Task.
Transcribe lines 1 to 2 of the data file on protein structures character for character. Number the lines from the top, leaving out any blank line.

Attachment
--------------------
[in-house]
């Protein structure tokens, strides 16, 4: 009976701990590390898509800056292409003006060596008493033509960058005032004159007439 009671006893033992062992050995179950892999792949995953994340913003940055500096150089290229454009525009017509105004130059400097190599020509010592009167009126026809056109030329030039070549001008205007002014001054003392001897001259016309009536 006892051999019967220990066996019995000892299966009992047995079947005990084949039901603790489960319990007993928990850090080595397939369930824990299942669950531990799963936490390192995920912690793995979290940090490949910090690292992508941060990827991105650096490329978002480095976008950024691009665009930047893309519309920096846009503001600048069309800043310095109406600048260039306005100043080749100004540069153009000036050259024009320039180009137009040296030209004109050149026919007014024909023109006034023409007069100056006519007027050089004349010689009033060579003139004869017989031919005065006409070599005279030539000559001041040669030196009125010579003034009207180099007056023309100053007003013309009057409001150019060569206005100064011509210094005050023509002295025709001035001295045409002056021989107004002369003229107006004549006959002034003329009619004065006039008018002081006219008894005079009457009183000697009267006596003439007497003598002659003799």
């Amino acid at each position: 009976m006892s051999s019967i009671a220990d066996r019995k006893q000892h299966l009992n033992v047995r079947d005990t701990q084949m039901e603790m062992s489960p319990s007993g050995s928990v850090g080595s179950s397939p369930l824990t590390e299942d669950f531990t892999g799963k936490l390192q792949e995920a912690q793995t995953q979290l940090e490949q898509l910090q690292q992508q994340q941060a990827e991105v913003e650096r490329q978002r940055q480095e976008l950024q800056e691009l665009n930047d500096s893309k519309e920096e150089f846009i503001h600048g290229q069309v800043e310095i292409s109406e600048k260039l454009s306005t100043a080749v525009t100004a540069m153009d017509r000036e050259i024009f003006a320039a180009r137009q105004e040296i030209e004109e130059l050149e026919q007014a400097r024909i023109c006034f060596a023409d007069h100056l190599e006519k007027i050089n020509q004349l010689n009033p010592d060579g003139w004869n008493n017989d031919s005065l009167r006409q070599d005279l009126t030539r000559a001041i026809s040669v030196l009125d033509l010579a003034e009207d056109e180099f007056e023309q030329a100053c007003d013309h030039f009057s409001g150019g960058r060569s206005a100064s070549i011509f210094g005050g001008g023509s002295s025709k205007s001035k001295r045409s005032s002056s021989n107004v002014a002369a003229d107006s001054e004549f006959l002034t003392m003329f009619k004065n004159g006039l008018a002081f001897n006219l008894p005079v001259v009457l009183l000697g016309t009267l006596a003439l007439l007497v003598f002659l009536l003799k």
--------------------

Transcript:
[in-house]
């Protein structure tokens, strides 16, 4: 009976701990590390898509800056292409003006060596008493033509960058005032004159007439 009671006893033992062992050995179950892999792949995953994340913003940055500096150089290229454009525009017509105004130059400097190599020509010592009167009126026809056109030329030039070549001008205007002014001054003392001897001259016309009536 006892051999019967220990066996019995000892299966009992047995079947005990084949039901603790489960319990007993928990850090080595397939369930824990299942669950531990799963936490390192995920912690793995979290940090490949910090690292992508941060990827991105650096490329978002480095976008950024691009665009930047893309519309920096846009503001600048069309800043310095109406600048260039306005100043080749100004540069153009000036050259024009320039180009137009040296030209004109050149026919007014024909023109006034023409007069100056006519007027050089004349010689009033060579003139004869017989031919005065006409070599005279030539000559001041040669030196009125010579003034009207180099007056023309100053007003013309009057409001150019060569206005100064011509210094005050023509002295025709001035001295045409002056021989107004002369003229107006004549006959002034003329009619004065006039008018002081006219008894005079009457009183000697009267006596003439007497003598002659003799």